remember when I first arrived and met with her she cared about my whole person, not just the soldier side. She helped me enroll in correspondence courses and directed me to the Ed Center so I could enroll in college classes because that, too, was important. If there was training to be had, she would ensure we got to it. I never saw her back down from any challenge and that set a trend for me. She also never hesitated to lend a helping hand and she was always present. During our busiest times of day, she would be out on the front-line entering or filling prescriptions with the rest of us. She exuded competence and confidence and had an outstanding work ethic. I am so glad that she was my first NCOIC.
The other person that had a very positive impact on me is CSM Gregory Lott. After I had suffered the loss of my husband, my aunt, and had fallen into a deep depression, he supported me by ensuring there were no ramifications to me seeking mental health help, having confidence in my abilities as a pharmacy technician and NCO, and allowing me to perform my job as the NCOIC of Inpatient Pharmacy at Walter Reed Army Medical Center and then as his training NCO. This changed my life for the better and without his support I don’t know if I would have been able to continue my career in the Army.
CAN YOU RECOUNT A PARTICULAR INCIDENT FROM YOUR SERVICE WHICH MAY OR MAY NOT HAVE BEEN FUNNY AT THE TIME, BUT STILL MAKES YOU LAUGH?
Yes, my first desk when I was assigned as the Training NCO for Alpha Company, WRAMC. You see, there were not enough desks to go around and the building was being renovated so I had a living room chair to sit in and a desk chair as my desk.
WHAT PROFESSION DID YOU FOLLOW AFTER YOUR MILITARY SERVICE AND WHAT ARE YOU DOING NOW? IF YOU ARE CURRENTLY SERVING, WHAT IS YOUR PRESENT OCCUPATIONAL SPECIALTY?
After I retired from the Army I attended Fayetteville Technical Community College (FTCC) where I earned a degree in Culinary Arts and graduated with honors. I currently am a Chef for hire for private occasions, am involved in the American Culinary Federation, and will begin teaching cooking classes at the Continuing Education Department of FTCC in July 2015.
I am involved in a four volunteer projects. I do data entry for both Ancestry.com and FamilySearch.org. This allows documents to be searchable. I also photograph, upload, and transcribe headstones for Find-A-Grave.com and BillionGraves.com
WHAT MILITARY ASSOCIATIONS ARE YOU A MEMBER OF, IF ANY? WHAT SPECIFIC BENEFITS DO YOU DERIVE FROM YOUR MEMBERSHIPS?
I was a member of Sigma Phi Psi Sorority, Inc. They were the first Greek letter sorority for Armed Forces women that required no college affiliation. This association provided a great feeling of sisterhood, support and camaraderie, but I got stationed in Germany for 4 years, retired from the Army, and then went to school for two and a half years. I found I did not have the time to dedicate to the sorority since I was no longer near a chapter therefore I resigned my position and left the sorority although I do still keep in contact with a couple of the sorors.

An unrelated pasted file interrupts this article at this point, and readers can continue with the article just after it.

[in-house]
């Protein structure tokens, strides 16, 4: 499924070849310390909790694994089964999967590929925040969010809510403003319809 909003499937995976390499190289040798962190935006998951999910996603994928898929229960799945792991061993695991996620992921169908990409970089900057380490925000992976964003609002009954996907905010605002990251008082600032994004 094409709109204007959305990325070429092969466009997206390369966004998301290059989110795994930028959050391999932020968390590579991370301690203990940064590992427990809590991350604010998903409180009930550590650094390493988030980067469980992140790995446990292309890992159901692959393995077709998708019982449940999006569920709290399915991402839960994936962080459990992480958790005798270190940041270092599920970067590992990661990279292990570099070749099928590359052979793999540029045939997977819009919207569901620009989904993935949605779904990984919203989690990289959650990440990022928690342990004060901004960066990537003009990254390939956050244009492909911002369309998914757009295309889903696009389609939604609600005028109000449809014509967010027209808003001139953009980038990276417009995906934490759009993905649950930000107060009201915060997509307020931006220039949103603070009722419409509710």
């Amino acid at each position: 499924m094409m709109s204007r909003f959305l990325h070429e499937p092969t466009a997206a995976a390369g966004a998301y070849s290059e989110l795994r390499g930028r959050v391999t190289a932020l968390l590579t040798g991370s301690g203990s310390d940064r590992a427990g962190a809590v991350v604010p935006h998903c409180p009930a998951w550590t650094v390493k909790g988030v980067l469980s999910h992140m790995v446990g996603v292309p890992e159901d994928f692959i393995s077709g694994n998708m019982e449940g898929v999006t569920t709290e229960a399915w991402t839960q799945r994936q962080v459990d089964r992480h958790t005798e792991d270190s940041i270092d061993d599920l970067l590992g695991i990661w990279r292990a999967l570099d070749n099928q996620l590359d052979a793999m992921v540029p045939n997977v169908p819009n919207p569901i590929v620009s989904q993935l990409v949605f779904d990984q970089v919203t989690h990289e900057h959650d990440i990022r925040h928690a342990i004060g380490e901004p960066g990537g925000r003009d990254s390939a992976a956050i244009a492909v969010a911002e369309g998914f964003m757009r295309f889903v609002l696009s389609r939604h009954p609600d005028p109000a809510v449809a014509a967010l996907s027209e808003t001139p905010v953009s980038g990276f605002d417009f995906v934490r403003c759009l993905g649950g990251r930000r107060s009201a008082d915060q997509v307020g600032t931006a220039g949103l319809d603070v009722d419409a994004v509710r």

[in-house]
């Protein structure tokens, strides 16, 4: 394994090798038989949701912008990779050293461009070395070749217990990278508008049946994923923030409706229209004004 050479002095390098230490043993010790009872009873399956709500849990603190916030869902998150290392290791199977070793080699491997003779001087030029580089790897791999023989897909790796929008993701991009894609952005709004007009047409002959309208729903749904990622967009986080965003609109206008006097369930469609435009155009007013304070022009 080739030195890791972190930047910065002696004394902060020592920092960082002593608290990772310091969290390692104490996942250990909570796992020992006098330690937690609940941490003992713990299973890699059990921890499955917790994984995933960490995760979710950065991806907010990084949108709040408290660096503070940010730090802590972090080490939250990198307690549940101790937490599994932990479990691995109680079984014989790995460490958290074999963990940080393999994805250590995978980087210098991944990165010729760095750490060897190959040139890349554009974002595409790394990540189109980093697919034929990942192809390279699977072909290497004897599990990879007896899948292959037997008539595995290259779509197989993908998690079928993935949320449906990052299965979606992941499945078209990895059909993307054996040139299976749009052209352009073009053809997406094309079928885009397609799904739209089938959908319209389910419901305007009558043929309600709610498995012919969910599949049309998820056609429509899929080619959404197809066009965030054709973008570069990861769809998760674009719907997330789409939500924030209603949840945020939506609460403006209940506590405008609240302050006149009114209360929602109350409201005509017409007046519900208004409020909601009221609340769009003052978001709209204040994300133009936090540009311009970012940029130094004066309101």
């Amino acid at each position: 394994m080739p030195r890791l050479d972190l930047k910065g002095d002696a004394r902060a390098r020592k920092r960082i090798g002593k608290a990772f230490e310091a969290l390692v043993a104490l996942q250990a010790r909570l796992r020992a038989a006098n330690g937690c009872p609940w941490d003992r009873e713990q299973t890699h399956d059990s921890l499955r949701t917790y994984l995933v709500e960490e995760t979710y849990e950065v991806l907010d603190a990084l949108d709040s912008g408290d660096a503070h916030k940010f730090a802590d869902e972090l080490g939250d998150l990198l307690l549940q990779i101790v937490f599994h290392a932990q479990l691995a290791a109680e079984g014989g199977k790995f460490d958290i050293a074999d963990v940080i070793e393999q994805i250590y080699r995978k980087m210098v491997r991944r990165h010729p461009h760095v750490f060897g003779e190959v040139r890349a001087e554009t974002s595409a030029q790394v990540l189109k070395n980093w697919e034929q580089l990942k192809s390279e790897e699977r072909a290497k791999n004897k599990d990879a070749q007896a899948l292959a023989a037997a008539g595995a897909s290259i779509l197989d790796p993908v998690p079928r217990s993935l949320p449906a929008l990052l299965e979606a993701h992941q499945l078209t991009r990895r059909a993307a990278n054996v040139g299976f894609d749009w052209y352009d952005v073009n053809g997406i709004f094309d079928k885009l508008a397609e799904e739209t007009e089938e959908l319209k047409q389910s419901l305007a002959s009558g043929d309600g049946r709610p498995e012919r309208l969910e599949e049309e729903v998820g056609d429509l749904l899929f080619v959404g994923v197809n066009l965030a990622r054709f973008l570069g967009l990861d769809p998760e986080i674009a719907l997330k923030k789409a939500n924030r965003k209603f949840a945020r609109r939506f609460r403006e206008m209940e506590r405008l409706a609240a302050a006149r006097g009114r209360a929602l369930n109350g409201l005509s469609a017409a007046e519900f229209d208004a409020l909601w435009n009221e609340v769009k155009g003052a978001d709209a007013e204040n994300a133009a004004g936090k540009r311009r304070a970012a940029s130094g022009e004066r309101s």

My sorority sisters and I would carry the flags for the DAV during parades on Memorial Day and Veterans Day at Arlington Cemetery and Quantico.
IN WHAT WAYS HAS SERVING IN THE MILITARY INFLUENCED THE WAY YOU HAVE APPROACHED YOUR LIFE AND YOUR CAREER?
Actually, it hasn’t. My philosophy and that of the military were the same when I joined so I really fit in. I had a strong work ethic, a sense of being, and a sense of purpose when I joined and that fell right in with what I believe the military represent. I was also taught, before joining the Army, that if you are going to do something then do it right the first time and that is a philosophy I tried to follow and instill in my soldiers.
BASED ON YOUR OWN EXPERIENCES, WHAT ADVICE WOULD YOU GIVE TO THOSE WHO HAVE RECENTLY JOINED THE ARMY?
I would challenge them to better themselves and those around them. It really is a team effort and if you are in it for yourself then you are in the wrong profession and need to leave. For those that are in it to better themselves, their soldiers, and to stand up for what is right then I say to them continue what you are doing. You are an elite few that have chosen to take on this challenge and it is worth it. If more people had this mindset then we would all be better off. Regardless of your MOS, field time, or deployments you are important and what you do does make a difference. Whether you are a pill pusher as I was, a cook, or a tanker we all have our role to play and they all interlock so do the best you can because someone is counting on you.